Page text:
There are several ways people can maintain a positive attitude, Colino writes. For instance, research has shown people can thrive emotionally when they balance each negative feeling to three positive feelings, which can be as simple as appreciating a movie you watched or a friend's compliment, Colino writes. If you want to take it a step further, you could start keeping a gratitude journal. According to a 2019 study, adults who wrote in a gratitude journal for 14 days experienced a boost in their positive moods, happiness, and life satisfaction as well as a drop in their negative moods and depressive symptoms.
According to Everly, "The single best predictor of human resilience is support from other people," which means staying socially connected is critical during the epidemic, Colino writes.
To connect with people, you should reach out to friends and family via social media—or even try rekindling old friendships through phone calls, text messages, emails, or video conferences, according to Colino. You also could consider setting up a bubble or coronavirus-safe pod to help you spend time with supportive people in person, Colino writes.
7. Be a good communicator.
During the epidemic, when people are expressing a flurry of mixed emotions, it's necessary for people to practice active listening, which involves giving people your undivided attention and allowing them to take their time to express what they're feeling—without any interruptions, Colino writes.
Active listening "helps validate the other person's emotions, which helps ease distress, and helps the person prioritize how to address the issues that are upsetting him or her," Shah said.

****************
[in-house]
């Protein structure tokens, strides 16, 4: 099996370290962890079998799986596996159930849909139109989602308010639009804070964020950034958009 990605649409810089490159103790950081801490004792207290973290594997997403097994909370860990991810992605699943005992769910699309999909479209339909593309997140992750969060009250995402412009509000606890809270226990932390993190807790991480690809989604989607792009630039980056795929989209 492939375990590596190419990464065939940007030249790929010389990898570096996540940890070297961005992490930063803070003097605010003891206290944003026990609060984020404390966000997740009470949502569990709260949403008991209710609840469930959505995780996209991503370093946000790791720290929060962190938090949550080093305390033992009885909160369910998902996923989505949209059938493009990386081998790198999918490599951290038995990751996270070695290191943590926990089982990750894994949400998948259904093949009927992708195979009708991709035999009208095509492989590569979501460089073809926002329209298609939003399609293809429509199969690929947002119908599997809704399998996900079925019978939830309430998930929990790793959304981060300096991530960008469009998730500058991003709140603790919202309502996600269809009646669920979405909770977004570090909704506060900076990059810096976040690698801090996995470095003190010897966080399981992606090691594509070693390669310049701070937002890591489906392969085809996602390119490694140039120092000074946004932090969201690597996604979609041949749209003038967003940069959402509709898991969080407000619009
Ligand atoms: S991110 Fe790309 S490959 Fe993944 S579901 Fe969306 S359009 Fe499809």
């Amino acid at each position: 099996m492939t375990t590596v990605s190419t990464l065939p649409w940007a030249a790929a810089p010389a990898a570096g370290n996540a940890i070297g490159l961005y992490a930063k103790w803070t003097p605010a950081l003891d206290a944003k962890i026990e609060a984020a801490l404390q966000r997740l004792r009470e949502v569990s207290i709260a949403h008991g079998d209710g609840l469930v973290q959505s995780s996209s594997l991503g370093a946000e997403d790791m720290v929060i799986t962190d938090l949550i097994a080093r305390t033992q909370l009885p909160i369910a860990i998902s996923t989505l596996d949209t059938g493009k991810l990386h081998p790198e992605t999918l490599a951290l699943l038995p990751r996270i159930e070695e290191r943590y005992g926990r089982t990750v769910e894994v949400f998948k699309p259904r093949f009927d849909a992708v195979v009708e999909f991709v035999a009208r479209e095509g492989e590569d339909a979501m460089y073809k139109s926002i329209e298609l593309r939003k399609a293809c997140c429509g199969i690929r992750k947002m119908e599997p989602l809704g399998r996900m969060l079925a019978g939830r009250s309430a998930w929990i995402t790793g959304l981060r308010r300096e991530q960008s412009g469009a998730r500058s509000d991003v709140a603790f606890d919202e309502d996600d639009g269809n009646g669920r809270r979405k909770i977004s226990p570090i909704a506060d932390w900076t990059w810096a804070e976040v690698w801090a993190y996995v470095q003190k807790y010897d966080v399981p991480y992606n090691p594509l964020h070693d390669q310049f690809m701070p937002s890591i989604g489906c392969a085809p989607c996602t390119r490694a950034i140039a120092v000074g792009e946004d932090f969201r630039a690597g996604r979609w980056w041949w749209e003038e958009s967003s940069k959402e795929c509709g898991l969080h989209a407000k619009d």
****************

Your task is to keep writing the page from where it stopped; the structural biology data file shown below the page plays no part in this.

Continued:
When you're practicing active listening, you should try to understand the speaker's concerns, use supportive language, and show empathy, according to Colino.
8. Reinforce coping mechanisms.
As you're confronting new challenges, remind yourself of what you've done to overcome difficult times in the past and apply those strategies to your current situation, Colino writes.
According to Colino, remembering and using these strategies will help boost your confidence, build your resilience, and make you feel more competent to handle difficult circumstances.
As Everly noted, "some people come out stronger" after they've handled emotional hardships. So, "[w]ith any luck, you and your loved ones could be among them," Colino writes. "And PFA practices may be among the coping skills you call upon to face another difficult situation in the future" (Colino, "Wellness," Washington Post, 9/22).